Cinequest continues throughout the week. And the San Francisco Irish Film Festival opens Thursday for a two-day run at the Roxie.
[B] The Birth of a Nation, California Theater, San Jose, Friday, 7:00. A film that’s easy to love, easy to hate, and easy to love to hate. The historical influence of this 1915 Civil War and Reconstruction epic can’t be overestimated; it turned film into both a serious art and a big business. Esthetically, it’s still a rousing piece of cinematic historical fiction–if you can ignore its rabid racism. How racist is it? The Ku Klux Klan ride in to the rescue. It takes a certain amount of guts to show The Birth publically these days. Kudos to Cinequest for showing it here. With Dennis James at the Wurlitzer organ.
[B] Amarcord, Castro, Friday through Thursday. Federico Fellini’s nostalgic, autobiographical, yet decidedly weird comedy about village life in the late 1930’s celebrates horny teenagers, confused adults, and distracted clergy, and treats fascists as comic opera buffoons. Amarcord succeeds frequently but not consistently. And it succeeds best when it’s just trying to be funny. But the lack of a story, and the simplistic nature of many characters, slowly wear you down. Although filled with great moments, it’s not a great film.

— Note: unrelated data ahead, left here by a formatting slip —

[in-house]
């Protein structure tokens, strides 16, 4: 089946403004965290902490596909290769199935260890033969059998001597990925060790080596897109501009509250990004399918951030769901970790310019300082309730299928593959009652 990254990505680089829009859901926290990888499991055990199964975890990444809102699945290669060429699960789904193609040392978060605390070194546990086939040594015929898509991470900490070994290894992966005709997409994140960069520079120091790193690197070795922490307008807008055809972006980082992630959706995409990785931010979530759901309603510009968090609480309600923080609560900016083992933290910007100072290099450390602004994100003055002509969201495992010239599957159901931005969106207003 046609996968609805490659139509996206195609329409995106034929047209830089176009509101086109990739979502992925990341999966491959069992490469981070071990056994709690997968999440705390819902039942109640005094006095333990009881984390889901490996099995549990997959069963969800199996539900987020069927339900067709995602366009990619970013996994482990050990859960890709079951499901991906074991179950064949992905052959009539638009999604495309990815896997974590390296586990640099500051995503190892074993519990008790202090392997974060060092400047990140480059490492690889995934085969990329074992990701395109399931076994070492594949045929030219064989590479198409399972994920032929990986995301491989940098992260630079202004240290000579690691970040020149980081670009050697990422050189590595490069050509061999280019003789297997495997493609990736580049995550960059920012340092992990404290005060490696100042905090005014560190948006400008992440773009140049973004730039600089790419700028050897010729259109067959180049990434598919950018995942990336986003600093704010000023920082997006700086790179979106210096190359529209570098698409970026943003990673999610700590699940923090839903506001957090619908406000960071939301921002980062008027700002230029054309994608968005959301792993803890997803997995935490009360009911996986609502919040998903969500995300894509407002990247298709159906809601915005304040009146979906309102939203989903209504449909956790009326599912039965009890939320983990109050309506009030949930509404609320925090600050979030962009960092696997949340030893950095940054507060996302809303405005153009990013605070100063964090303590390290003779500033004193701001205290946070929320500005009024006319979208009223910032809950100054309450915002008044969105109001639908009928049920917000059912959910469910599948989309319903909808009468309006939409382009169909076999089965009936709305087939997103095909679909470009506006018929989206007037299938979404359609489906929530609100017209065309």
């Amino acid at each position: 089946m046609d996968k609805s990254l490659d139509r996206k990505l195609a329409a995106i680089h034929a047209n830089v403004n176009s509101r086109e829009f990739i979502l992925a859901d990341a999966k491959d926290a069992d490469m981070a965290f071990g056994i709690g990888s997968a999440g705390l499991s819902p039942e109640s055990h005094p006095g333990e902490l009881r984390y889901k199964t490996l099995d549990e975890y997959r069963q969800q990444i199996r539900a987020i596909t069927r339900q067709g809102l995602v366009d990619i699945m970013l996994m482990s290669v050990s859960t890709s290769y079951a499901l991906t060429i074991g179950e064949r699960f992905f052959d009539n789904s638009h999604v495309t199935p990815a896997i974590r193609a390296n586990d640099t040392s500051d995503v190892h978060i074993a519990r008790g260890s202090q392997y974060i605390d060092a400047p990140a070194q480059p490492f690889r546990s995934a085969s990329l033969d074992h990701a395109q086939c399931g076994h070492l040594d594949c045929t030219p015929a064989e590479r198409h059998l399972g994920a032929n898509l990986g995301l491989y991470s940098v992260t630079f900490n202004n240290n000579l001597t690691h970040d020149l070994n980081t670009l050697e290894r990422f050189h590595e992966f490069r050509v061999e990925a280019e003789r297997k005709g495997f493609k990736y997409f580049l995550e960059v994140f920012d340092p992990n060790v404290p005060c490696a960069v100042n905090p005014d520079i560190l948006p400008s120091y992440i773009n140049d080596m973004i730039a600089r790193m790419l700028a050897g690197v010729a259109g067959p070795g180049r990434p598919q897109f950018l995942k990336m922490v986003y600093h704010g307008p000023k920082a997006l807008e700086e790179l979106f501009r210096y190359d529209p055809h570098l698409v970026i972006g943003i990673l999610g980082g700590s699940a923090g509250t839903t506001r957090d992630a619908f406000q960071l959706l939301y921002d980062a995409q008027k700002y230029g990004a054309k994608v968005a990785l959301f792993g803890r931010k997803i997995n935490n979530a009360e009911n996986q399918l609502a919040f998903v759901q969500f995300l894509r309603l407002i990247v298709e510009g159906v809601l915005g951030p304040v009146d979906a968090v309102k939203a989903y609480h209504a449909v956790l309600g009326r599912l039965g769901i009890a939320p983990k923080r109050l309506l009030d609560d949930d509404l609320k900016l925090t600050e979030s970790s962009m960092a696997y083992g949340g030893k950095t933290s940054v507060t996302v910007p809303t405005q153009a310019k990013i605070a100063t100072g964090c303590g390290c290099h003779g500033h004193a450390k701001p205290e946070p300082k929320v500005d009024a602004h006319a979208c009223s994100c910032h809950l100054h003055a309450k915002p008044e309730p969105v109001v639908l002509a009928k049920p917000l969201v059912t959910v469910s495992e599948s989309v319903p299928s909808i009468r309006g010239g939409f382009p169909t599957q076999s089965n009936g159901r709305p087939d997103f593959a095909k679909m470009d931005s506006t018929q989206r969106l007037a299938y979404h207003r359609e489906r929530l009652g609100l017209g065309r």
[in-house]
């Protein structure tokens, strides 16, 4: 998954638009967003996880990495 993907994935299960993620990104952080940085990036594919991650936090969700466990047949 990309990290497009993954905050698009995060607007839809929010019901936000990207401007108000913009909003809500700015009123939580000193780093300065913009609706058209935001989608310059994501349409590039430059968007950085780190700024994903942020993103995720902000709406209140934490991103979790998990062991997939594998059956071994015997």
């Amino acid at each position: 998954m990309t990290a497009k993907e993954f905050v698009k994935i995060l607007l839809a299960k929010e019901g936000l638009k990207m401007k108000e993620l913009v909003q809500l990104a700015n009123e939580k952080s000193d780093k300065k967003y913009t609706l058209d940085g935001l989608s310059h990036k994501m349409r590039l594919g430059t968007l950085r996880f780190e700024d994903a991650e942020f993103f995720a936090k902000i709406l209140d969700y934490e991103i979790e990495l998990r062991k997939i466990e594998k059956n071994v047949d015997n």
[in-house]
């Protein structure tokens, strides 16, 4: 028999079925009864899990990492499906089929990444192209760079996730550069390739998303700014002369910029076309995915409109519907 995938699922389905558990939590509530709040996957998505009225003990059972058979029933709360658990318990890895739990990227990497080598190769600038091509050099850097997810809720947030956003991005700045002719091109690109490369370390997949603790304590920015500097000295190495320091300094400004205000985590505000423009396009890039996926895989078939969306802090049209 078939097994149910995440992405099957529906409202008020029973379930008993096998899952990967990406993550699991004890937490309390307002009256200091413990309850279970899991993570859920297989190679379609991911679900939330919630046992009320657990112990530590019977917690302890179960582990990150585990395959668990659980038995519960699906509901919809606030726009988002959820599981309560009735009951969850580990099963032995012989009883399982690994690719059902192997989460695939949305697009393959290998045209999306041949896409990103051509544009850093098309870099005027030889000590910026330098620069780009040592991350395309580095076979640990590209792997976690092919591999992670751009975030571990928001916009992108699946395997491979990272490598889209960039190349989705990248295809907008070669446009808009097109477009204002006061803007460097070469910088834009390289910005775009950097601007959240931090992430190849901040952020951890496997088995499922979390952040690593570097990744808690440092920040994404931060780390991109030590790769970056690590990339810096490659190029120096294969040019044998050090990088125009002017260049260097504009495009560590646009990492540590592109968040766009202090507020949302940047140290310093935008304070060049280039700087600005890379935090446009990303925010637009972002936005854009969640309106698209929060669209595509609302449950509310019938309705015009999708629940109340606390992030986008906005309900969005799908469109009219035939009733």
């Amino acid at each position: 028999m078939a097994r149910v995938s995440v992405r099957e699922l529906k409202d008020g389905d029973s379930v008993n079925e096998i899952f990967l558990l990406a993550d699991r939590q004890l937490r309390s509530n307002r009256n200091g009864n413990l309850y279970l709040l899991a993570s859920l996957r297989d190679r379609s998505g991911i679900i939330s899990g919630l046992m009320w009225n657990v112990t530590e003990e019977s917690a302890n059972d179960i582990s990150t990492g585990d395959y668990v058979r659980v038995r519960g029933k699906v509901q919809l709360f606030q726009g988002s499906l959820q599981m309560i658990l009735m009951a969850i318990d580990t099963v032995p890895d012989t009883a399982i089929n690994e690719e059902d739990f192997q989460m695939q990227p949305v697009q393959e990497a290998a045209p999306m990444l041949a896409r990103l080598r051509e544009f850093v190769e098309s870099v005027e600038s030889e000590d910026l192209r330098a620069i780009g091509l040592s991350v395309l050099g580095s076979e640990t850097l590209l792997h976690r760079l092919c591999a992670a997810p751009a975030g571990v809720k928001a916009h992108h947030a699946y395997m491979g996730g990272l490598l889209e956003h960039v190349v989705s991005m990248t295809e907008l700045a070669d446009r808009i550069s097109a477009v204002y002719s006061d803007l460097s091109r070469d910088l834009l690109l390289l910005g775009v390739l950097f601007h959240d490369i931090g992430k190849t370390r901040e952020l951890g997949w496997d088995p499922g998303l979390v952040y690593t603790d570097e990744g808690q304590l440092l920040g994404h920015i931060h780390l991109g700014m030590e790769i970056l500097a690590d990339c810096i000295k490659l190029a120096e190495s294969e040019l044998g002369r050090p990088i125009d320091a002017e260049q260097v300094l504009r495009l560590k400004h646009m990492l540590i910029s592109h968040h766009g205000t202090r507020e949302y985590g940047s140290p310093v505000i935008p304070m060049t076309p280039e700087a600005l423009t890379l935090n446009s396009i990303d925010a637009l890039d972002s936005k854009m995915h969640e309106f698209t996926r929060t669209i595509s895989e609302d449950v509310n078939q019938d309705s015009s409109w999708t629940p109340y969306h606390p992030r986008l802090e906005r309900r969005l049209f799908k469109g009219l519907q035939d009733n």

Canary, San Jose Repertory Theatre, Sunday, 6:30. As a fan of Alejandro Adams’ excellent Around the Bay, I was naturally eager to see his latest feature. I’m sorry to say that–based on a work-in-progress disc Adams sent me some months ago–I was disappointed. A weird piece of science fiction involving corporate organ donating, it never lets you close to any of the way too many characters, or even gives you much of an idea what’s going on. The only thing that keeps me from giving it an F is that I have not seen the complete work. Part of Cinequest.
[A] Revolutionary Road, Cerrito, opens Friday. After a romantic prologue where an attractive couple meet and fall for each other, Revolutionary Road plunges you into a severely unhappy marriage–all the worse because the couple clearly still love each other. Thirtyish in 1955, the two are caught between their youthful, non-conformist dreams and the responsibilities of parenthood, made all the worse by the pressures to conform to a suburban norm. And the way they react to that pressure is making them incompatible. Leonardo DiCaprio and Kate Winslet, so romantic in Titanic, give raw, scraped-to-the-bone performances. Easily one of the best films of last year, but not a date movie.